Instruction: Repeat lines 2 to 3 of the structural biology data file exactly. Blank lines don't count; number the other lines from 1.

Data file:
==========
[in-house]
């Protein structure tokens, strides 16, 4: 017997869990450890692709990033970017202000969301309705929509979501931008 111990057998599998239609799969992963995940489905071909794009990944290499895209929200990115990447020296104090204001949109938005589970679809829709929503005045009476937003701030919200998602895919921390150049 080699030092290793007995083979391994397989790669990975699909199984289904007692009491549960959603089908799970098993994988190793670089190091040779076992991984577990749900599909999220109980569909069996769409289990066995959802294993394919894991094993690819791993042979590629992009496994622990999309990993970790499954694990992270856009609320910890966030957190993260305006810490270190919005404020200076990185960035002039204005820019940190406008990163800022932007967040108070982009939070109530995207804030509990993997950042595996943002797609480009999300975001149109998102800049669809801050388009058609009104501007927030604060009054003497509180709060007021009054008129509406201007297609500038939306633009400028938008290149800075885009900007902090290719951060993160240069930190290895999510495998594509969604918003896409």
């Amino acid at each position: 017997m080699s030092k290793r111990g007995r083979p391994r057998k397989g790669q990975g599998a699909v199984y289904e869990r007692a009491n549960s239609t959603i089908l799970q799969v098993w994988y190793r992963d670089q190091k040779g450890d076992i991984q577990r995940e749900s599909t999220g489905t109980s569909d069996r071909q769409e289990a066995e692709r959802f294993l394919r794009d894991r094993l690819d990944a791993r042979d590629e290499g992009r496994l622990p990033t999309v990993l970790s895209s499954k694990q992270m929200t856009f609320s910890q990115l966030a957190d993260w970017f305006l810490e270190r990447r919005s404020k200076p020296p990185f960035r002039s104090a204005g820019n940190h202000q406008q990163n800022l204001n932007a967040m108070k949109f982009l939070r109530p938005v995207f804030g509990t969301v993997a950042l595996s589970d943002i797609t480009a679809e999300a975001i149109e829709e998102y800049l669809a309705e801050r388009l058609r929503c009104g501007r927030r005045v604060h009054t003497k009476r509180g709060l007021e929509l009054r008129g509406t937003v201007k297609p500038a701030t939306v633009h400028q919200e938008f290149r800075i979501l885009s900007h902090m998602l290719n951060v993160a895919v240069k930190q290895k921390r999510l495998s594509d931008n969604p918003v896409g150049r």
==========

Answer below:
């Protein structure tokens, strides 16, 4: 017997869990450890692709990033970017202000969301309705929509979501931008 111990057998599998239609799969992963995940489905071909794009990944290499895209929200990115990447020296104090204001949109938005589970679809829709929503005045009476937003701030919200998602895919921390150049 080699030092290793007995083979391994397989790669990975699909199984289904007692009491549960959603089908799970098993994988190793670089190091040779076992991984577990749900599909999220109980569909069996769409289990066995959802294993394919894991094993690819791993042979590629992009496994622990999309990993970790499954694990992270856009609320910890966030957190993260305006810490270190919005404020200076990185960035002039204005820019940190406008990163800022932007967040108070982009939070109530995207804030509990993997950042595996943002797609480009999300975001149109998102800049669809801050388009058609009104501007927030604060009054003497509180709060007021009054008129509406201007297609500038939306633009400028938008290149800075885009900007902090290719951060993160240069930190290895999510495998594509969604918003896409």
């Amino acid at each position: 017997m080699s030092k290793r111990g007995r083979p391994r057998k397989g790669q990975g599998a699909v199984y289904e869990r007692a009491n549960s239609t959603i089908l799970q799969v098993w994988y190793r992963d670089q190091k040779g450890d076992i991984q577990r995940e749900s599909t999220g489905t109980s569909d069996r071909q769409e289990a066995e692709r959802f294993l394919r794009d894991r094993l690819d990944a791993r042979d590629e290499g992009r496994l622990p990033t999309v990993l970790s895209s499954k694990q992270m929200t856009f609320s910890q990115l966030a957190d993260w970017f305006l810490e270190r990447r919005s404020k200076p020296p990185f960035r002039s104090a204005g820019n940190h202000q406008q990163n800022l204001n932007a967040m108070k949109f982009l939070r109530p938005v995207f804030g509990t969301v993997a950042l595996s589970d943002i797609t480009a679809e999300a975001i149109e829709e998102y800049l669809a309705e801050r388009l058609r929503c009104g501007r927030r005045v604060h009054t003497k009476r509180g709060l007021e929509l009054r008129g509406t937003v201007k297609p500038a701030t939306v633009h400028q919200e938008f290149r800075i979501l885009s900007h902090m998602l290719n951060v993160a895919v240069k930190q290895k921390r999510l495998s594509d931008n969604p918003v896409g150049r």